Three Clemson University professors began a six-day fast this morning to protest what they say is administrators' “refusal to call for an end” to President Trump’s travel ban on refugees and citizens from seven predominantly Muslim countries.
"The Fast Against Silence" is intended to pressure Clemson University's administration to “make a public statement opposing the Muslim ban,” said Todd G. May, a philosophy professor who is one of the participants. He is joined in the protest by Chenjerai Kumanyika, an assistant professor of popular culture, and Michael Sears, an associate professor of biology.
In a statement on Friday, the professors criticized Clemson for its unwillingness to “take a principled stand in the face of an assault against higher education,” despite the fact that multiple universities have published independent statements calling for an end to the ban.
Asked why Clemson had not publicly condemned the ban, a university spokesman said the institution had lent its name to two letters of concern issued separately by the Association of Public and Land-Grant Universities and the American Council on Education. The spokesman also noted that the president, James P. Clements, had sent two notes to the campus in the past week that “clearly stated the university’s support for our international community.” In the second note, Mr. Clements wrote that Clemson had identified approximately 115 students from the affected countries, and was in the process of “reaching out to help them access resources, get answers to their questions regarding the executive order, and provide additional assistance as we can.”
But Mr. May said the university administration finds itself “well behind the curve” in terms of its response. “One of the university vice-presidents has said that the university simply intends to follow the law. Right now we’re not asking them to break the law, we’re asking them to oppose the law,” he said.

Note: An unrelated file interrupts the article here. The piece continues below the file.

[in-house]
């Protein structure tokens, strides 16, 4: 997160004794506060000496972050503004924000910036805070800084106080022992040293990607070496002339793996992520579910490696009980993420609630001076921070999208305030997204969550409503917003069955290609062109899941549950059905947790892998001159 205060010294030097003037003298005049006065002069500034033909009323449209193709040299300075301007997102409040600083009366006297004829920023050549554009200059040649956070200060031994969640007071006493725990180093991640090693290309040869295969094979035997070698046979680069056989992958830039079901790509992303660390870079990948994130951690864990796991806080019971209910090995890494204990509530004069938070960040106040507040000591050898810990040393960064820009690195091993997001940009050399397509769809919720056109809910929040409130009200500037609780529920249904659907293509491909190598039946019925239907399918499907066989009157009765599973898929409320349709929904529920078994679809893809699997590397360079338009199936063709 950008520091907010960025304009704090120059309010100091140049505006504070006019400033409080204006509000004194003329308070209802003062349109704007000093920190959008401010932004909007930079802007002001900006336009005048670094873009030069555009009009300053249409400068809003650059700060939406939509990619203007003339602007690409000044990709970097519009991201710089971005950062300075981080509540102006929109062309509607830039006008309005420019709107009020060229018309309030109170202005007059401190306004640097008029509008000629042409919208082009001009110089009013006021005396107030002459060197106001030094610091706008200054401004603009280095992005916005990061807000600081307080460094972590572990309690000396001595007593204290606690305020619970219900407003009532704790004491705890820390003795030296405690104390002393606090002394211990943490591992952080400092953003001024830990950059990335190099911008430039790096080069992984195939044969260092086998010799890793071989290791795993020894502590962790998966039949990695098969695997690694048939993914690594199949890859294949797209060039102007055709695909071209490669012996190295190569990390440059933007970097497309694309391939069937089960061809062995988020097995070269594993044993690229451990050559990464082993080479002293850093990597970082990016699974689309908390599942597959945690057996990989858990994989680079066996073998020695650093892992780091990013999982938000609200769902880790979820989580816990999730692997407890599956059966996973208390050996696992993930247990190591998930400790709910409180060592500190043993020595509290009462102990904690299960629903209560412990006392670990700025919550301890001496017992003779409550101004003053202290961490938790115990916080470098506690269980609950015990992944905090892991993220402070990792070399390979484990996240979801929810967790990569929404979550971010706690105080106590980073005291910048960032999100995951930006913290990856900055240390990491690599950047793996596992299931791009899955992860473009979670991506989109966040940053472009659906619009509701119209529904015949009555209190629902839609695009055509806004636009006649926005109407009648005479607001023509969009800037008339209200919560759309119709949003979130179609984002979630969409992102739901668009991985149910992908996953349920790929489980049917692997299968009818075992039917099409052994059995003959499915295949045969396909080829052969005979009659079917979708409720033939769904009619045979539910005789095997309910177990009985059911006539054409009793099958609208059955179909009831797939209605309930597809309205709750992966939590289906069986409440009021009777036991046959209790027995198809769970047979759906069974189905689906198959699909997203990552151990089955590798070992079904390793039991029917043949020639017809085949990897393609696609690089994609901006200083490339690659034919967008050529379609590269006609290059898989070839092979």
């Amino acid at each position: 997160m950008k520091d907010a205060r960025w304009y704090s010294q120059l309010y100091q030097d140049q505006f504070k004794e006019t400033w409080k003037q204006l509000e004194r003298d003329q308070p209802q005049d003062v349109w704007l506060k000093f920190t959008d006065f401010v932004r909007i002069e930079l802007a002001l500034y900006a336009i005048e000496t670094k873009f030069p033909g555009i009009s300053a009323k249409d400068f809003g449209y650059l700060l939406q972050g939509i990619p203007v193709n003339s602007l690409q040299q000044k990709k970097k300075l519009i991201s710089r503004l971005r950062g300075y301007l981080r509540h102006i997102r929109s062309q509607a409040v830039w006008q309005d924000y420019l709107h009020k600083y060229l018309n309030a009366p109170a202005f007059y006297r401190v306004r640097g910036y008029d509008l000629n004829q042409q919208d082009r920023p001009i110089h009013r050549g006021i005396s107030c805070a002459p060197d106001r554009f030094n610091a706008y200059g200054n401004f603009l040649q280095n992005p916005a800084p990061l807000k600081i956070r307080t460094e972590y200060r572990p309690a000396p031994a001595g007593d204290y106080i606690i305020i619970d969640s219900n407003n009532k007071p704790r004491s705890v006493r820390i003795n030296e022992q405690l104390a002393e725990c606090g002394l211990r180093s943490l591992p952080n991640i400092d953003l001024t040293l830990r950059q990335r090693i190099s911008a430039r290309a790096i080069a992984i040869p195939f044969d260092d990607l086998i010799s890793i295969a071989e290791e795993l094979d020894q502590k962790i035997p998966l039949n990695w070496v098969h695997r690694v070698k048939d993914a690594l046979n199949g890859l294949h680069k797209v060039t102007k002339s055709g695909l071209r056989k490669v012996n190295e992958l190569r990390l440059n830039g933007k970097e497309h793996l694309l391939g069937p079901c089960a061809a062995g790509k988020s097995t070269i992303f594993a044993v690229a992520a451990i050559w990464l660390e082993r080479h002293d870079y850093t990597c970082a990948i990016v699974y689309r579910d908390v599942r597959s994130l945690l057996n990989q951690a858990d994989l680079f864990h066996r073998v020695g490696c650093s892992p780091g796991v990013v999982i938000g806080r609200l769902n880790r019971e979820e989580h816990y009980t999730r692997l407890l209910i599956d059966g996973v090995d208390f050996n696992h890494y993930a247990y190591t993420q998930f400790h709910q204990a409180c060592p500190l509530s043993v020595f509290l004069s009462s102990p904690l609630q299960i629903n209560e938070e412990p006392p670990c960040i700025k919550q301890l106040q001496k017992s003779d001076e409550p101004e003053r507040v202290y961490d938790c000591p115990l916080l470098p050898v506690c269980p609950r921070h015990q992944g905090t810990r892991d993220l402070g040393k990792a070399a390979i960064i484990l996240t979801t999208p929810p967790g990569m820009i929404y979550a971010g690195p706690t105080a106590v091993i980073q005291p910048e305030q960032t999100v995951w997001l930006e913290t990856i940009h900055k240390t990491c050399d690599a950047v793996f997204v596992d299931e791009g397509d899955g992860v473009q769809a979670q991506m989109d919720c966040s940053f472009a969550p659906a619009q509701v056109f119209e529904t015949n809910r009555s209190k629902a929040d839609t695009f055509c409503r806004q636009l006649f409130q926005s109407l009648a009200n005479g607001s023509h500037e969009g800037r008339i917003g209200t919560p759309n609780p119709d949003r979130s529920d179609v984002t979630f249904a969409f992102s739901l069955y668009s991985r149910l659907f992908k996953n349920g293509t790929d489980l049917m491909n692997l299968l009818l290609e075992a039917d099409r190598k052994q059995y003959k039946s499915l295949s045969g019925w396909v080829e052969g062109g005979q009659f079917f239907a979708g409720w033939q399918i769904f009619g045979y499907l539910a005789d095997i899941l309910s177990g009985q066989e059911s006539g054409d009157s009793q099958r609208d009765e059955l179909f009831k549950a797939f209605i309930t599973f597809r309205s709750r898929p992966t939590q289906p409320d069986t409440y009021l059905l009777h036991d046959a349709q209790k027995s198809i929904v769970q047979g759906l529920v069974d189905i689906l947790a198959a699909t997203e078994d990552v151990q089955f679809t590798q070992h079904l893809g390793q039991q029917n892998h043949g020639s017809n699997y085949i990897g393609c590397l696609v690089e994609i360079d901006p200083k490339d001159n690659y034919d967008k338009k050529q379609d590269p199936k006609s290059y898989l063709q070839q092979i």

In an email to the university's provost, Robert H. Jones Jr., on January 31, Mr. May wrote that the university was “normalizing” the ban by failing to speak out publicly against it and by suggesting that some students might be able to finish their education in Canada. “By suggesting alternatives to international students, you have taken a position that is even more consenting than silence,” he said. “There are a number of Muslim students on campus who are feeling afraid and intimidated and they’re not feeling the support of the university."
The professors chose to fast “in symbolic solidarity with people who are actually suffering and hungry in real life, particularly people who might be trying to escape war-torn conditions like Syria, and can’t because of this ban,” Mr. Kumanyika said. He added that he hopes the administration will listen to the “overwhelming” community response to the protest, but he said he was "committed to go the whole six days.”
The travel ban’s suspension by a federal judge on Friday came after the fast was already in the works. But that did not affect the professors' plans to fast, they say. “In fact, we believe that it is more important now that Clemson break its silence before a permanent determination is made,” Mr. May said.
Correction (2/6/17, 3:53 p.m.): A previous version of this article incorrectly said James P. Clements was the university's provost. He is the president.